The Wall Street Journal will be restructuring its print edition starting November 14. This will help the company cope with the declining print advertising.
The company said editor in chief Gerard Baker announced the changes to its staff in a memo on November 2. The new version of the paper will feature fewer pages and less space dedicated the coverage of arts, culture, and New York news.
Baker said in the memo that the Wall Street Journal is not alone as all newspapers face structural challenges. He said that "we must move to create a print edition that can stand on a sound financial footing for the foreseeable future."
The company's digital horizons are still continuing to expand. The Wall Street Journal has already offered buyouts to its staffers and warned of possible layoffs.
Politico reports that the announcement comes less than two weeks after The Wall Street Journal offered voluntary buyouts to all of its 1,500 employees. This was done to reduce the number of layoffs.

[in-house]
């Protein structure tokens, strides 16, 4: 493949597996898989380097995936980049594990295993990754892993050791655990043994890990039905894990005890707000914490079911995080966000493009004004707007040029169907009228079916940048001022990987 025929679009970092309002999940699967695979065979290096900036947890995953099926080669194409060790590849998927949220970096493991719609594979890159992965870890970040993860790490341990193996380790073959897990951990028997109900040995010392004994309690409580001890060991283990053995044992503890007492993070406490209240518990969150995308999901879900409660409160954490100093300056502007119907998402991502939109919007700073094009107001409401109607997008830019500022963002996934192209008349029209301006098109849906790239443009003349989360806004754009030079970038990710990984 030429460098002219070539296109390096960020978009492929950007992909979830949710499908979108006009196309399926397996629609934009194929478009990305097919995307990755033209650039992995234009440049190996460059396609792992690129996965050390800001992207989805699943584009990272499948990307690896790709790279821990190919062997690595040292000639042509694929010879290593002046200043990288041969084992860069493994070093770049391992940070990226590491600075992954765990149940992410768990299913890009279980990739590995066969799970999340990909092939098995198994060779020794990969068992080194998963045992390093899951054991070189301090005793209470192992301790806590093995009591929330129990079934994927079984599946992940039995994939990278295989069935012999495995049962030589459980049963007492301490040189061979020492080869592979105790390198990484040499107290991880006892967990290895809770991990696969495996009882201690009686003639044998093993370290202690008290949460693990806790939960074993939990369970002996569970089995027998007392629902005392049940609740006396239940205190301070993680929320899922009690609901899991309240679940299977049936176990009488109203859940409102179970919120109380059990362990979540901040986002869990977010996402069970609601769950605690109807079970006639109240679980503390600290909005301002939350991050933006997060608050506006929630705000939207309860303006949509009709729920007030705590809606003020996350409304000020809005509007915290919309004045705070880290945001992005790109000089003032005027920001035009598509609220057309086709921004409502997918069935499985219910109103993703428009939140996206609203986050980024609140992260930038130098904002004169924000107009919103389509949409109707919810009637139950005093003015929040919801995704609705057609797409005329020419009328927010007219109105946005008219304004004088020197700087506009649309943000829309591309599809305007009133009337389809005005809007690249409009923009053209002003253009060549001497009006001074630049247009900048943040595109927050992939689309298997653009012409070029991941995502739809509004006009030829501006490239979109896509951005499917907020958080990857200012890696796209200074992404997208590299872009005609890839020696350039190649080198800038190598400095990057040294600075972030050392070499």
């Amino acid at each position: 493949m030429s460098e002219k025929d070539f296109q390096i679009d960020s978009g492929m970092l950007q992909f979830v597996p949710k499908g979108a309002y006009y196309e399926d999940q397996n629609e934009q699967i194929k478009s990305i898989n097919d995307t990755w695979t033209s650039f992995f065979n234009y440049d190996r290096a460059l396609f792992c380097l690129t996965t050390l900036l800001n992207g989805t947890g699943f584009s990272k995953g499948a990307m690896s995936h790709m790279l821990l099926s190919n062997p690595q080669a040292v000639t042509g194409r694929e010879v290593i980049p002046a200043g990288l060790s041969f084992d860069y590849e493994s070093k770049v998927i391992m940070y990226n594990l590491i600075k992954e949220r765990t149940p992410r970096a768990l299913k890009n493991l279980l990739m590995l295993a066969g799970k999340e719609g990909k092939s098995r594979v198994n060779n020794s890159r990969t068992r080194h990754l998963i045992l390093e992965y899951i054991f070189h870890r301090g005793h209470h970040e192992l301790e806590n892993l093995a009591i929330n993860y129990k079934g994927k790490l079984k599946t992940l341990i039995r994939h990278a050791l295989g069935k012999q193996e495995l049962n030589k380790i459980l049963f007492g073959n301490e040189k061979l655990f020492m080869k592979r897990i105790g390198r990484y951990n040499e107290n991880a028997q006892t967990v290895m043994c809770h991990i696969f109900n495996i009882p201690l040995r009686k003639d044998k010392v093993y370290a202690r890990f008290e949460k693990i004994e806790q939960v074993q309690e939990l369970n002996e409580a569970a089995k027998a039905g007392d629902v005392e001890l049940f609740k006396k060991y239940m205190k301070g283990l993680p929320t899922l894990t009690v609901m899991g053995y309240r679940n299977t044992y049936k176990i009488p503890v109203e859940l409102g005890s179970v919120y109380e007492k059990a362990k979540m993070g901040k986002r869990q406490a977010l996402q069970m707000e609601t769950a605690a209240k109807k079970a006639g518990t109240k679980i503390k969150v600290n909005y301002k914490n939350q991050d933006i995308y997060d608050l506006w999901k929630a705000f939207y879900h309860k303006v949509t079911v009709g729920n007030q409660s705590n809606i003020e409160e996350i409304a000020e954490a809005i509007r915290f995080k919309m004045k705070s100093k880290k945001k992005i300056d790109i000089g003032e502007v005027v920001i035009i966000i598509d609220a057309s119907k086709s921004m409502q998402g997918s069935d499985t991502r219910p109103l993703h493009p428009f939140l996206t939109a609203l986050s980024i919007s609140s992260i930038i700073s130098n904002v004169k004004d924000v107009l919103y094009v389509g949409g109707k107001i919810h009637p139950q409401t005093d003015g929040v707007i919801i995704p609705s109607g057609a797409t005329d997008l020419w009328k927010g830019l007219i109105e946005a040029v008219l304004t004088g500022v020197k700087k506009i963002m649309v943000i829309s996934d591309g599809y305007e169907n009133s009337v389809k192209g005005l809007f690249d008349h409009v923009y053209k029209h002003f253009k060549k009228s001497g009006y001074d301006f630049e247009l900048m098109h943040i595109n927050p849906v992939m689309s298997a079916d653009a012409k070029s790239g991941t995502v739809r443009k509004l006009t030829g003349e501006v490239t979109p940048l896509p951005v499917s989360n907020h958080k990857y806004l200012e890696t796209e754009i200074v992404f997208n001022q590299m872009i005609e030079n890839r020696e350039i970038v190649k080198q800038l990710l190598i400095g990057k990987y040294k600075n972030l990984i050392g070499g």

The Wall Street Journal's restructuring of its print edition also comes in the midst of anxiety and uncertainty coming from The Wall Street Journal's financial woes and how it's handling the changing newspaper industry.
The deadline for the voluntary buyout was earlier this week. The Independent Association of Publisher's Employees said they're aware that 48 unionized employees had their buyouts request accepted.
The new print edition of The Wall Street Journal will feature only two bigger sections on Tuesdays, Wednesdays, and Thursdays. For Mondays and Fridays, the paper will have a third section while its weekend edition will remain unchanged.
The Business & Tech and Money & Investing sections will be combined into one to save on production costs. Mr. Baker said the news section "will contain the same amount of news space" as the company now have for the business, technology, financial and market coverage sections.
The Personal Journal and Arena sections will be combined into a new section called Life & Arts. This new section will become part of the A section of the newspaper.
The Great New York section will also be moved to the A section of the paper. It will be reduced to "a more concise, focused daily report on life and business in the New York area."
The restructuring of The Wall Street Journal's print edition was already previously announced by Baker as part of a larger restructuring of the paper's business. This is due to sharply declining revenue in advertising.